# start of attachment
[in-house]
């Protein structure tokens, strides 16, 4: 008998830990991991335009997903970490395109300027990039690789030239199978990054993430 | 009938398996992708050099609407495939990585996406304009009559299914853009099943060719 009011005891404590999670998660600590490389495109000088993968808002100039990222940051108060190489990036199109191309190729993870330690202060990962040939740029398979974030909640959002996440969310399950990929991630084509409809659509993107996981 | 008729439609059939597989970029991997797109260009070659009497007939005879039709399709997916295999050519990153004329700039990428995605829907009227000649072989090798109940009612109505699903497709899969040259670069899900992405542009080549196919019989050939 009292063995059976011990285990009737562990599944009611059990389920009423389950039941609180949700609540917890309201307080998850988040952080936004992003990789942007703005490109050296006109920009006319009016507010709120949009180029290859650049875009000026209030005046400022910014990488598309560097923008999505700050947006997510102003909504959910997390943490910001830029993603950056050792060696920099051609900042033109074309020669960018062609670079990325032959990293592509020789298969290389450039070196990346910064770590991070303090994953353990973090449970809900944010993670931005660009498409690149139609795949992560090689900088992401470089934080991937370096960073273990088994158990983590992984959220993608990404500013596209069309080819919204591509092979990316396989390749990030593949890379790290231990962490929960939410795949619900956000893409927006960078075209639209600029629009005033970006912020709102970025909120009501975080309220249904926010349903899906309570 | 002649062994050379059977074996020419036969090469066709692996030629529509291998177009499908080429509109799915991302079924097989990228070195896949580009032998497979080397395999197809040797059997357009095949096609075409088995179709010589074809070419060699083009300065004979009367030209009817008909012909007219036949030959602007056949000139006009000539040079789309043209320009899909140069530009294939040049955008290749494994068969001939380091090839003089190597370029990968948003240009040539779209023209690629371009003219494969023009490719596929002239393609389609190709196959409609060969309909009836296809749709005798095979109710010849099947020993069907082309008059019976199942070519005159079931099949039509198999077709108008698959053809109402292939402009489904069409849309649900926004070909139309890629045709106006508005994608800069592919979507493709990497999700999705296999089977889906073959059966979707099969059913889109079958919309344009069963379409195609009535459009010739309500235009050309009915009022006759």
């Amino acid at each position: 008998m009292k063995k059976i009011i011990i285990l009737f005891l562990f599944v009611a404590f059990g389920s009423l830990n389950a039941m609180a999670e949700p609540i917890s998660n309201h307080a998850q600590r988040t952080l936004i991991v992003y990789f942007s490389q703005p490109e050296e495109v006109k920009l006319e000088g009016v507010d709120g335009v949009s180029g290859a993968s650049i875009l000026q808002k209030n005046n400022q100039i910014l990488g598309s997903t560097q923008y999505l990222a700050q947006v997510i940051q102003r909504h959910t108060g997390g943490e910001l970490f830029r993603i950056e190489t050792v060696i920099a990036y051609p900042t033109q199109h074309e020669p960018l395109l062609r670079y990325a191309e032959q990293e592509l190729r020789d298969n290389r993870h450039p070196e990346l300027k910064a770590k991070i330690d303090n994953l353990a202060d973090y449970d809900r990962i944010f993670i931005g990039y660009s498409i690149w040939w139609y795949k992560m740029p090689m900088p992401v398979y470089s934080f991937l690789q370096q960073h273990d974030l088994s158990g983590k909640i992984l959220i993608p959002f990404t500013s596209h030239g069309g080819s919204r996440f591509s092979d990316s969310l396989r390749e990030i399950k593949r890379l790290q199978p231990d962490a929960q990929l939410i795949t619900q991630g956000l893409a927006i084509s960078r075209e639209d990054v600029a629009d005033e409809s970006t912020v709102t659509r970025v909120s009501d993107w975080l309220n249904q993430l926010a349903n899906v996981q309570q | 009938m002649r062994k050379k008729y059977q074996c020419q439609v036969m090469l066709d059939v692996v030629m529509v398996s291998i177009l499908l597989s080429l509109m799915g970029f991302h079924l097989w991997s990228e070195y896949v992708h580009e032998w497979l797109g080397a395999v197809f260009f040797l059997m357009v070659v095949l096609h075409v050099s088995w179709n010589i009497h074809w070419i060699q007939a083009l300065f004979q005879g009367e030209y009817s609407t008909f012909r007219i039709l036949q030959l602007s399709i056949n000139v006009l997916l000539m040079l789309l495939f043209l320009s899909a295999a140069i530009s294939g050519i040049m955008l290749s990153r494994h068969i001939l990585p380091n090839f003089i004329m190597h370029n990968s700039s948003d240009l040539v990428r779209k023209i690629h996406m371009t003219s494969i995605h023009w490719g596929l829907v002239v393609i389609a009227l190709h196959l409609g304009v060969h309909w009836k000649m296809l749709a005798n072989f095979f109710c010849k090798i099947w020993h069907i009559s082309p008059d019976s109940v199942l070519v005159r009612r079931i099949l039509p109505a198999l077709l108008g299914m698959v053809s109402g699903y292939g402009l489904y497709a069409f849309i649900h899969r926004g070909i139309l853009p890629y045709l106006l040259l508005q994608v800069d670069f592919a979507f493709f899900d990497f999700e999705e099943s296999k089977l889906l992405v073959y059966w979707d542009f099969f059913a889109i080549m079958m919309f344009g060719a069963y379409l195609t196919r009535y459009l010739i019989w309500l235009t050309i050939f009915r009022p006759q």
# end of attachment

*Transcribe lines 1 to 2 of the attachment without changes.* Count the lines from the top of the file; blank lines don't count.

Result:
[in-house]
């Protein structure tokens, strides 16, 4: 008998830990991991335009997903970490395109300027990039690789030239199978990054993430 | 009938398996992708050099609407495939990585996406304009009559299914853009099943060719 009011005891404590999670998660600590490389495109000088993968808002100039990222940051108060190489990036199109191309190729993870330690202060990962040939740029398979974030909640959002996440969310399950990929991630084509409809659509993107996981 | 008729439609059939597989970029991997797109260009070659009497007939005879039709399709997916295999050519990153004329700039990428995605829907009227000649072989090798109940009612109505699903497709899969040259670069899900992405542009080549196919019989050939 009292063995059976011990285990009737562990599944009611059990389920009423389950039941609180949700609540917890309201307080998850988040952080936004992003990789942007703005490109050296006109920009006319009016507010709120949009180029290859650049875009000026209030005046400022910014990488598309560097923008999505700050947006997510102003909504959910997390943490910001830029993603950056050792060696920099051609900042033109074309020669960018062609670079990325032959990293592509020789298969290389450039070196990346910064770590991070303090994953353990973090449970809900944010993670931005660009498409690149139609795949992560090689900088992401470089934080991937370096960073273990088994158990983590992984959220993608990404500013596209069309080819919204591509092979990316396989390749990030593949890379790290231990962490929960939410795949619900956000893409927006960078075209639209600029629009005033970006912020709102970025909120009501975080309220249904926010349903899906309570 | 002649062994050379059977074996020419036969090469066709692996030629529509291998177009499908080429509109799915991302079924097989990228070195896949580009032998497979080397395999197809040797059997357009095949096609075409088995179709010589074809070419060699083009300065004979009367030209009817008909012909007219036949030959602007056949000139006009000539040079789309043209320009899909140069530009294939040049955008290749494994068969001939380091090839003089190597370029990968948003240009040539779209023209690629371009003219494969023009490719596929002239393609389609190709196959409609060969309909009836296809749709005798095979109710010849099947020993069907082309008059019976199942070519005159079931099949039509198999077709108008698959053809109402292939402009489904069409849309649900926004070909139309890629045709106006508005994608800069592919979507493709990497999700999705296999089977889906073959059966979707099969059913889109079958919309344009069963379409195609009535459009010739309500235009050309009915009022006759």